Regenerated hair cells exhibit a transient resistance to aminoglycoside toxicity

Eri Hashino, Richard J. Salvi

Research output: Contribution to journalArticle

19 Scopus citations


Recent studies have demonstrated that sensory hair cells in the avian inner ear are reproduced by cell proliferation in response to the death of the original hair cell population. The regenerated hair cells appear to construct functional synaptic contacts, thereby transmitting acoustic signals to the peripheral nervous system. One of the most extraordinary, but overlooked characteristics of these regenerated hair cells, is their ability to survive in a highly ototoxic environment. Here, we report that hair cells regenerated after kanamycin induced hair cell loss can survive for a substantially longer time period than their predecessors during prolonged exposure to aminoglycoside antibiotics. The prolonged survival, however, belongs solely to the immature status of regenerated hair cells. Once the regenerated hair cells reach morphological maturation, they become vulnerable to aminoglycoside toxicity. Immunohistochemical evaluation of kanamycin suggested that kanamycin may be taken up into hair cells via a receptor-mediated endocytosis at their apical surfaces. By contrast, kanamycin was rarely incorporated into the cytoplasm of the regenerated hair cells. These results suggest that the process of a receptor-mediated transmembrane transport at the apical surface of hair cells is developmentally regulated, and that the lack of some of the assembly involved in the transmembrane transport could be responsible for the inhibition of aminoglycoside uptake, leading immature hair cells to be aminoglycoside resistant.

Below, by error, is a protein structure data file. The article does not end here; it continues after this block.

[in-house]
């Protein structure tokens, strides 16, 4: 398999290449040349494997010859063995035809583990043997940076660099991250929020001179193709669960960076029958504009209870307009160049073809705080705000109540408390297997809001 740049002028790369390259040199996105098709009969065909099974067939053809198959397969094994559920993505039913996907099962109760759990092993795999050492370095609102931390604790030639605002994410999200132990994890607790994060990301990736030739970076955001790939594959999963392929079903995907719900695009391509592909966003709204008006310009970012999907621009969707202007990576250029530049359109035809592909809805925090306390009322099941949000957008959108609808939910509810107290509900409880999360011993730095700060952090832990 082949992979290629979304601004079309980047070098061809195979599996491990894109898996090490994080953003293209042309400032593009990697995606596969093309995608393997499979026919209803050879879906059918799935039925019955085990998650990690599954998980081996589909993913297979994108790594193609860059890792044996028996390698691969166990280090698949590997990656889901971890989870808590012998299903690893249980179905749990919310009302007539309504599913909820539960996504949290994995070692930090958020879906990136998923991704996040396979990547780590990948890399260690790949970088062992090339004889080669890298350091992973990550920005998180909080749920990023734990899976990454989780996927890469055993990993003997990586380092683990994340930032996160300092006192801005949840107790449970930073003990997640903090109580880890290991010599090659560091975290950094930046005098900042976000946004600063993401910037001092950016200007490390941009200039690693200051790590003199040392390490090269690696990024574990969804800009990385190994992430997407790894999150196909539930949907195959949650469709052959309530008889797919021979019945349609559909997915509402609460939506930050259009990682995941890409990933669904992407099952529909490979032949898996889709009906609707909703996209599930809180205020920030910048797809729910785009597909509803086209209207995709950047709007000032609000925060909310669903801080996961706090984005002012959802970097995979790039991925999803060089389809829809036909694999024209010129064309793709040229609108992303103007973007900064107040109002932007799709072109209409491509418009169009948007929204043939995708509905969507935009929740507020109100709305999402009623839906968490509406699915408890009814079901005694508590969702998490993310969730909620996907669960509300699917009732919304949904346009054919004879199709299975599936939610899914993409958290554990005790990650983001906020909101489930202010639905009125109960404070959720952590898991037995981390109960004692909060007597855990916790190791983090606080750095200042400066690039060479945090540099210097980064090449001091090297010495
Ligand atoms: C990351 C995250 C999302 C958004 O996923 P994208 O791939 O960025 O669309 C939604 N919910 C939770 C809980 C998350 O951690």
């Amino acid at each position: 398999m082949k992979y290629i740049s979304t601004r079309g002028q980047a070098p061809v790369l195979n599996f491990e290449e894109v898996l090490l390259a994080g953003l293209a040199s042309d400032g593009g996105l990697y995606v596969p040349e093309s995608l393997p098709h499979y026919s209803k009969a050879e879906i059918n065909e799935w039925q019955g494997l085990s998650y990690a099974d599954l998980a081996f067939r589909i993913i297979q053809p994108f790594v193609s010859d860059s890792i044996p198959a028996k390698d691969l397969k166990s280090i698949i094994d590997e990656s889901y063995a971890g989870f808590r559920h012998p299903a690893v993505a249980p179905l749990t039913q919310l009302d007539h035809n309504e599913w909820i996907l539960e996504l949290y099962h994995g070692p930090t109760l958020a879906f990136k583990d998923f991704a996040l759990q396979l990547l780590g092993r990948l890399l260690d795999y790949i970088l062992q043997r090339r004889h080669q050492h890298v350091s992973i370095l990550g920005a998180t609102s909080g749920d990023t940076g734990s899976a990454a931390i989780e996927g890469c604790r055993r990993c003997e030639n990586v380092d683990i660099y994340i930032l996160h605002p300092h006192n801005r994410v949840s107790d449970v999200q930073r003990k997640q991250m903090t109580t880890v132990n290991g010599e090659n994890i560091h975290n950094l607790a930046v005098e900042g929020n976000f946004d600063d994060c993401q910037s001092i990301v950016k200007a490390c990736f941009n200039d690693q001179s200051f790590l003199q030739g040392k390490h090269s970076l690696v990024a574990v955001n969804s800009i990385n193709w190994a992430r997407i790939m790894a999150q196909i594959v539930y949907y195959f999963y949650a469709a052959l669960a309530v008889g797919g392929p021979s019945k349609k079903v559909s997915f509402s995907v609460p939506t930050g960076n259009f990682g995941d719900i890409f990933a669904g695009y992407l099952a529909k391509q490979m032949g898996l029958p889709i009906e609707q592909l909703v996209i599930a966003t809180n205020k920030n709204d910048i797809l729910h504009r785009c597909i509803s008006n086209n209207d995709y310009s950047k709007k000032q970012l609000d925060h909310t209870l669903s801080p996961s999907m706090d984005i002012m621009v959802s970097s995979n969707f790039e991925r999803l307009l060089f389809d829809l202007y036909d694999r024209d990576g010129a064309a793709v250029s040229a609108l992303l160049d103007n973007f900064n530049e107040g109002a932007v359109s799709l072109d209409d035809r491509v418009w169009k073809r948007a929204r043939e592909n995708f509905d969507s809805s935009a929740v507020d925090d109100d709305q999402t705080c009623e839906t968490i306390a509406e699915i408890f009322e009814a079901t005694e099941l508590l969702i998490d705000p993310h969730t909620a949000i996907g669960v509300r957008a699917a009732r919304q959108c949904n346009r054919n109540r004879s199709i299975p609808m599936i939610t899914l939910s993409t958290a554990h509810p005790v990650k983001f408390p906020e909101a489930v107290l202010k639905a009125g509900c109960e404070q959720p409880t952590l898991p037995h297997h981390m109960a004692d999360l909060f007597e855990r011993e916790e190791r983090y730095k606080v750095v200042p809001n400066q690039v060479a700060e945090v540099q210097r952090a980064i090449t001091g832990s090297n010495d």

Original languageEnglish (US)
Pages (from-to)172-182
Number of pages11
JournalBrain research
Issue number1-2
StatePublished - May 13 1996
Externally publishedYes


  • Aminoglycoside
  • Chicken
  • Drug resistance
  • Hair cell
  • Ototoxicity
  • Regeneration

ASJC Scopus subject areas

  • Neuroscience(all)
  • Molecular Biology
  • Clinical Neurology
  • Developmental Biology

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